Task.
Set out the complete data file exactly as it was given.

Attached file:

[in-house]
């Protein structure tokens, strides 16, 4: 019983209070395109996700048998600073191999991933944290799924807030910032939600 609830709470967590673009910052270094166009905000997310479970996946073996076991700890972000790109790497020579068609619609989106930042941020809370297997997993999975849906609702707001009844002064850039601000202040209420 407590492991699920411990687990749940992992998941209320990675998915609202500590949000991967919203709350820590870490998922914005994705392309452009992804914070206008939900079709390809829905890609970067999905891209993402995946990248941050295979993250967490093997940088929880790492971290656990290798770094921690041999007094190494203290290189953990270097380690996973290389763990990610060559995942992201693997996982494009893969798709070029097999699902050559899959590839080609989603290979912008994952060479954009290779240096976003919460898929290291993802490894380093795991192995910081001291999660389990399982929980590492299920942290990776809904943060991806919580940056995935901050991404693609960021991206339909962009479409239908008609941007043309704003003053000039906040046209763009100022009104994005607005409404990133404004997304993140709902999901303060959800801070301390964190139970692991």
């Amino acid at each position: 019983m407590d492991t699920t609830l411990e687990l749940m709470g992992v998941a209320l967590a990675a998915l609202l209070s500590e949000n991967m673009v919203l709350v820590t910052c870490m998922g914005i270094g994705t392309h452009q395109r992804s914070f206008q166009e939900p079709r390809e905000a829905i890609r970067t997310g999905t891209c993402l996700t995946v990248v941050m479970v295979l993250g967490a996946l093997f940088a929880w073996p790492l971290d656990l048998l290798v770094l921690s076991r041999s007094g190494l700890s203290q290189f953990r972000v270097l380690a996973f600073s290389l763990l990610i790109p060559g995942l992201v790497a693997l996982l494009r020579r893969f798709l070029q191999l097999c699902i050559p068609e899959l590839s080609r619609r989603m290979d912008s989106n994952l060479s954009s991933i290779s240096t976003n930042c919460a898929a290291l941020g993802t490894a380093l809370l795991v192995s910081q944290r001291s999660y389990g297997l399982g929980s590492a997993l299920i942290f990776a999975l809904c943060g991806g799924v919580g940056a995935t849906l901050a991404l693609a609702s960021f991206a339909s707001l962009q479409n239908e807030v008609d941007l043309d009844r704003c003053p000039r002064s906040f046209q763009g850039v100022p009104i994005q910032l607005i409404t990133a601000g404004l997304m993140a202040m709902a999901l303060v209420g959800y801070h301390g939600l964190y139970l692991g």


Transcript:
[in-house]
């Protein structure tokens, strides 16, 4: 019983209070395109996700048998600073191999991933944290799924807030910032939600 609830709470967590673009910052270094166009905000997310479970996946073996076991700890972000790109790497020579068609619609989106930042941020809370297997997993999975849906609702707001009844002064850039601000202040209420 407590492991699920411990687990749940992992998941209320990675998915609202500590949000991967919203709350820590870490998922914005994705392309452009992804914070206008939900079709390809829905890609970067999905891209993402995946990248941050295979993250967490093997940088929880790492971290656990290798770094921690041999007094190494203290290189953990270097380690996973290389763990990610060559995942992201693997996982494009893969798709070029097999699902050559899959590839080609989603290979912008994952060479954009290779240096976003919460898929290291993802490894380093795991192995910081001291999660389990399982929980590492299920942290990776809904943060991806919580940056995935901050991404693609960021991206339909962009479409239908008609941007043309704003003053000039906040046209763009100022009104994005607005409404990133404004997304993140709902999901303060959800801070301390964190139970692991």
């Amino acid at each position: 019983m407590d492991t699920t609830l411990e687990l749940m709470g992992v998941a209320l967590a990675a998915l609202l209070s500590e949000n991967m673009v919203l709350v820590t910052c870490m998922g914005i270094g994705t392309h452009q395109r992804s914070f206008q166009e939900p079709r390809e905000a829905i890609r970067t997310g999905t891209c993402l996700t995946v990248v941050m479970v295979l993250g967490a996946l093997f940088a929880w073996p790492l971290d656990l048998l290798v770094l921690s076991r041999s007094g190494l700890s203290q290189f953990r972000v270097l380690a996973f600073s290389l763990l990610i790109p060559g995942l992201v790497a693997l996982l494009r020579r893969f798709l070029q191999l097999c699902i050559p068609e899959l590839s080609r619609r989603m290979d912008s989106n994952l060479s954009s991933i290779s240096t976003n930042c919460a898929a290291l941020g993802t490894a380093l809370l795991v192995s910081q944290r001291s999660y389990g297997l399982g929980s590492a997993l299920i942290f990776a999975l809904c943060g991806g799924v919580g940056a995935t849906l901050a991404l693609a609702s960021f991206a339909s707001l962009q479409n239908e807030v008609d941007l043309d009844r704003c003053p000039r002064s906040f046209q763009g850039v100022p009104i994005q910032l607005i409404t990133a601000g404004l997304m993140a202040m709902a999901l303060v209420g959800y801070h301390g939600l964190y139970l692991g």